After a lawsuit from the Center last year, a federal judge has ordered the Fish and Wildlife Service to take measures to protect endangered animals — like whooping cranes and wood storks — from poisonous lead ammunition and tackle at several wildlife refuges. Our suit challenged a Trump-era decision to expand hunting and fishing on 2.3 million acres, across 147 wildlife refuges and national fish hatcheries. “I’m hopeful the protections stemming from this lawsuit are just the beginning,” said Camila Cossío, a Center attorney. Take action to help us make sure: Tell the Service to get toxic lead out of all wildlife refuges now.Protestors block border wall constructionStopping Bulldozers at the Border Arizona Gov. Doug Ducey already faces legal challenges from the Center and others over the illegal wall he’s building out of shipping containers on federal public land along the U.S.-Mexico border. Now he’s also contending with brave protesters who — in the absence of federal law enforcement — are putting their bodies on the line to stop the bulldozers. Ducey’s junk wall is being built right in the middle of key migration corridors for many species, including endangered jaguars, ocelots, and 400 different kinds of migratory birds. We’re doing everything we can to stop the harm to wildlife and tear down the wall. Please help by giving to the Saving Life on Earth Fund. Thanks to an anonymous group of wildlife champions, your donation will be doubled.Channel Island bedstraw and Santa Cruz Island dudleya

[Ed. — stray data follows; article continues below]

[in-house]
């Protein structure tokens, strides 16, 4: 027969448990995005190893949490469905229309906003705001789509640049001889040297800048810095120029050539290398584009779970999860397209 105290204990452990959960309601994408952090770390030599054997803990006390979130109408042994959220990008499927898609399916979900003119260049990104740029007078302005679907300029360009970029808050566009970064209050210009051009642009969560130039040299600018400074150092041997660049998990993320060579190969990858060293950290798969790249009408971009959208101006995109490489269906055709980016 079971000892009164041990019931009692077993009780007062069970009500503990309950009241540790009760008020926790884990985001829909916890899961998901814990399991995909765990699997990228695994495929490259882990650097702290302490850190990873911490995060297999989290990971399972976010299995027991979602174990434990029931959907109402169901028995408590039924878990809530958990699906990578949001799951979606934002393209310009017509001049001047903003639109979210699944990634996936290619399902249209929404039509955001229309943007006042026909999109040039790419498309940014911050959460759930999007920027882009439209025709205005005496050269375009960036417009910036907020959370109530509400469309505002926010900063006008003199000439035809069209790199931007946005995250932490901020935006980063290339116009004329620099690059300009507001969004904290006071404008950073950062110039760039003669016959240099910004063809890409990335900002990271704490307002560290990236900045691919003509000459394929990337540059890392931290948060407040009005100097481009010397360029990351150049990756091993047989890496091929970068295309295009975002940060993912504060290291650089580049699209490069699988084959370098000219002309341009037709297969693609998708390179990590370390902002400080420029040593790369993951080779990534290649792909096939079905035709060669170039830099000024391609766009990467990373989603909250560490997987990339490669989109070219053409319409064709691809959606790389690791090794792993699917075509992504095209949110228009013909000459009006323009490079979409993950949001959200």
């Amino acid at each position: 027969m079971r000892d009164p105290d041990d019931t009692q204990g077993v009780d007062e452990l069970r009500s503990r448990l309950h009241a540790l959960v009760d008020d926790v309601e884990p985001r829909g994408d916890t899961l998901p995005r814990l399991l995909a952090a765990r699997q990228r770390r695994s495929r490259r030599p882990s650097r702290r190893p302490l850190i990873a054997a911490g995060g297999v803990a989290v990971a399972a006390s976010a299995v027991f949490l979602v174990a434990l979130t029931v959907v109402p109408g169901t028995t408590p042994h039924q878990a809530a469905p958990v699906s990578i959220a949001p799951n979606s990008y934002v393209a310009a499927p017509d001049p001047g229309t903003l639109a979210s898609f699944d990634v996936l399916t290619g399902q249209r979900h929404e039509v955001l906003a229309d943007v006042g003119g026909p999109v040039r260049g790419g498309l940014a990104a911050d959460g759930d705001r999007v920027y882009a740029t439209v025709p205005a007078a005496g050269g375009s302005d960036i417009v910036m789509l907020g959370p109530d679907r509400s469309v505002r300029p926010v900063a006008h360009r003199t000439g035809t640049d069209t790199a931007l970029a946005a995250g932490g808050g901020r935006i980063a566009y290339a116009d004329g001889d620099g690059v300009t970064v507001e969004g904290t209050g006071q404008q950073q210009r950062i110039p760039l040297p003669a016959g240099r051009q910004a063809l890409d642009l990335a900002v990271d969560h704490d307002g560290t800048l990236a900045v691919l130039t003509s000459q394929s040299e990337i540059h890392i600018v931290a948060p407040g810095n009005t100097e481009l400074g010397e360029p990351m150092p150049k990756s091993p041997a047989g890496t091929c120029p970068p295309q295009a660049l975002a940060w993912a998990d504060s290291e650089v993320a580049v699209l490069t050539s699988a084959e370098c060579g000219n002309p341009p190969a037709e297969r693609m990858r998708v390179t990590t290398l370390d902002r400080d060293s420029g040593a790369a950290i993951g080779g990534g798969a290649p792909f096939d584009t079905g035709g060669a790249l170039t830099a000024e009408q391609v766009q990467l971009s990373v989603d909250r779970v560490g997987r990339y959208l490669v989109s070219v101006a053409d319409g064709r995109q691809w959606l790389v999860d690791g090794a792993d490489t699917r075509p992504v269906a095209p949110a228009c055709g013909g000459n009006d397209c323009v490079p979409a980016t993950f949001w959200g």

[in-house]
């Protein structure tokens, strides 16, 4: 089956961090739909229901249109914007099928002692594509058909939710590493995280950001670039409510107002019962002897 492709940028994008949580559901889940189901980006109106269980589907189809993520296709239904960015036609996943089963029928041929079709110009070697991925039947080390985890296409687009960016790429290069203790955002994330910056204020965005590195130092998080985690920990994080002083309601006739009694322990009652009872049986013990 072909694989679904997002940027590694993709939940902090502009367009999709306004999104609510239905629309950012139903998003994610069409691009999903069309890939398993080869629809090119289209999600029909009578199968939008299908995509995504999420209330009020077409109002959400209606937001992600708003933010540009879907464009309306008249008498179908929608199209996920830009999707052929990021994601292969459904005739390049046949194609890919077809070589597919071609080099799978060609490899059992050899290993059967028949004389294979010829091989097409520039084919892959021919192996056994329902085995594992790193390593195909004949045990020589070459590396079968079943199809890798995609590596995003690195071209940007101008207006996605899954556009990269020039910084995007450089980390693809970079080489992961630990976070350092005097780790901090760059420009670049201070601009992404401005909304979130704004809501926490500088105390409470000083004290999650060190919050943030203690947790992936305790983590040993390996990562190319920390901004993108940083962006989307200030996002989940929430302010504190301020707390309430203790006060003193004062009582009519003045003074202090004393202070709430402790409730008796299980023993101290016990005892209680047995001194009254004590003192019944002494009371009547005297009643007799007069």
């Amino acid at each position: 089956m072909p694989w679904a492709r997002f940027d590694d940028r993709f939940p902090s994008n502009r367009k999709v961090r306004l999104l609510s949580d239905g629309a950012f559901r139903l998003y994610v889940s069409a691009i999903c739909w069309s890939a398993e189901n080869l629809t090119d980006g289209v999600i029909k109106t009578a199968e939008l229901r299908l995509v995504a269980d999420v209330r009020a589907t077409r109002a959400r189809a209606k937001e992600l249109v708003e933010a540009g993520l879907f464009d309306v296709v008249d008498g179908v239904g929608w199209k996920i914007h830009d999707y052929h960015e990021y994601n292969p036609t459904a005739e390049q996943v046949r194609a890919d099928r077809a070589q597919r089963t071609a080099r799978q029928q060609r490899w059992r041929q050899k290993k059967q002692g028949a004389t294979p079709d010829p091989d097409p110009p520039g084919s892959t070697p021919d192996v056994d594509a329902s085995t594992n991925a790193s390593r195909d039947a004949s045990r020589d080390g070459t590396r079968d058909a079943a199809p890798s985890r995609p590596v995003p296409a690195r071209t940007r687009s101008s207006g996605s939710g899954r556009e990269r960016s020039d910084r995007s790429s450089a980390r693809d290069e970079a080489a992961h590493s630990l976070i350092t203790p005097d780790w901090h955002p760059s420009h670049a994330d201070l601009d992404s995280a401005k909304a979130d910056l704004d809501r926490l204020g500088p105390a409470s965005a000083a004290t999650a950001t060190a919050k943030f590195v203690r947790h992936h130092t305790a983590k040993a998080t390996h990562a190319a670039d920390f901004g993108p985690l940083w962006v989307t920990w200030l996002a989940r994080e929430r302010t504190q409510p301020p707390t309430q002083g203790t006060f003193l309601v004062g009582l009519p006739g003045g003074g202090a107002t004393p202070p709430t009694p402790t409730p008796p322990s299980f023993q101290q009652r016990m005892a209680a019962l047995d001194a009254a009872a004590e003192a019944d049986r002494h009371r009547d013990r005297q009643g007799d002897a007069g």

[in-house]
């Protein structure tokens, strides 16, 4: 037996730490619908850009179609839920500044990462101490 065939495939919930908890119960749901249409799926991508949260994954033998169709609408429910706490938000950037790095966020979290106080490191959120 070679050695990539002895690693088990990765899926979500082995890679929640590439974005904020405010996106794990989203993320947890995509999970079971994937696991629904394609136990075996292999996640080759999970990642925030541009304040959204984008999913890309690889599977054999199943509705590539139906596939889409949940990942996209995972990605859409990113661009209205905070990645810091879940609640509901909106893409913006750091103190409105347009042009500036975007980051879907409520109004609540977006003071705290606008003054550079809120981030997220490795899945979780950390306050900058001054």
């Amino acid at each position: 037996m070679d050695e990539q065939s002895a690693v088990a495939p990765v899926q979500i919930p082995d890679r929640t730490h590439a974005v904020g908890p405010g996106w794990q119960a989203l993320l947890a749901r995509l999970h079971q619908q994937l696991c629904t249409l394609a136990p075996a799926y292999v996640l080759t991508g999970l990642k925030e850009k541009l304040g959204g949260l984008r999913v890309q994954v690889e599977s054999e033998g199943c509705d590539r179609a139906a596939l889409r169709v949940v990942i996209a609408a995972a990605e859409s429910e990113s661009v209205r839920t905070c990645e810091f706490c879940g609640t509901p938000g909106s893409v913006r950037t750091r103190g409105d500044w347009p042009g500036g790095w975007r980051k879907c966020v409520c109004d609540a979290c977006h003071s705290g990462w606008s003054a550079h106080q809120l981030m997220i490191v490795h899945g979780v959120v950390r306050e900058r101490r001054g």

Little Piggy Had None: Win for Two Island Plants
Good news off the coast of California: The Fish and Wildlife Service just proposed to take two Channel Islands plants off the endangered species list because they’ve recovered. Both had been driven to the brink of extinction by nonnative sheep and feral pigs, who were grazing and trampling them into oblivion. The Channel Island bedstraw and Santa Cruz Island dudleya were protected under the Endangered Species Act in 1997; then the sheep and pigs were removed from the islands, benefiting not just the two plants but the whole ecosystem. “Recovery can take decades, but the investment is worth it to safeguard the biodiversity we all depend on,” said the Center’s Tierra Curry. Help Save Howlers, Jaguars and More From Pet Trade Mexico is home to howler monkeys, jaguars, sloths, parrots, and other amazing animals and plants. But many of these species are threatened with extinction, partly because of the wildlife trade. Each year thousands of animals suffer and die, plucked from their native habitats to be sold as exotic pets.   An undercover investigation by the Center revealed widespread wildlife trafficking in Mexico, often carried out shamelessly and without consequences on social media. In this video on Facebook and YouTube, you can see devastating footage sent to us by traffickers trying to entice buyers for kidnapped baby howler monkeys. You can help: Take action to urge Mexico authorities to crack down on illegal wildlife trade and protect the nation’s incredible biodiversity.  Clear Lake hitchEmergency Protection Sought for Clear Lake Hitch